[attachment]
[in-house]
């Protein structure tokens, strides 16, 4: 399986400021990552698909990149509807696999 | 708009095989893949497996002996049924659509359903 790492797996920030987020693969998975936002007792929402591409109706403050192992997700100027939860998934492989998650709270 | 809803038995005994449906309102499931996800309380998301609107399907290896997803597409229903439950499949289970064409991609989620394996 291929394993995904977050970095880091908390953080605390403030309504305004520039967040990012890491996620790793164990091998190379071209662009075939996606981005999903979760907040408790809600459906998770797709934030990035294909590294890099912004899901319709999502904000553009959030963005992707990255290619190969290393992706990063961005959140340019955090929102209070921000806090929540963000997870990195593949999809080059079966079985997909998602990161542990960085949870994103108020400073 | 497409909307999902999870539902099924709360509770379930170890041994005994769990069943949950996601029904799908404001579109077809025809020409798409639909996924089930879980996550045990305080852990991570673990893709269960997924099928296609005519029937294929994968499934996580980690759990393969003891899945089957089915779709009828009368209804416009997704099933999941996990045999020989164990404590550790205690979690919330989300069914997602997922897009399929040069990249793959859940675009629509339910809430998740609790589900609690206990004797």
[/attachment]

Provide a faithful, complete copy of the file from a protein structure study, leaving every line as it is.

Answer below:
[in-house]
């Protein structure tokens, strides 16, 4: 399986400021990552698909990149509807696999 | 708009095989893949497996002996049924659509359903 790492797996920030987020693969998975936002007792929402591409109706403050192992997700100027939860998934492989998650709270 | 809803038995005994449906309102499931996800309380998301609107399907290896997803597409229903439950499949289970064409991609989620394996 291929394993995904977050970095880091908390953080605390403030309504305004520039967040990012890491996620790793164990091998190379071209662009075939996606981005999903979760907040408790809600459906998770797709934030990035294909590294890099912004899901319709999502904000553009959030963005992707990255290619190969290393992706990063961005959140340019955090929102209070921000806090929540963000997870990195593949999809080059079966079985997909998602990161542990960085949870994103108020400073 | 497409909307999902999870539902099924709360509770379930170890041994005994769990069943949950996601029904799908404001579109077809025809020409798409639909996924089930879980996550045990305080852990991570673990893709269960997924099928296609005519029937294929994968499934996580980690759990393969003891899945089957089915779709009828009368209804416009997704099933999941996990045999020989164990404590550790205690979690919330989300069914997602997922897009399929040069990249793959859940675009629509339910809430998740609790589900609690206990004797």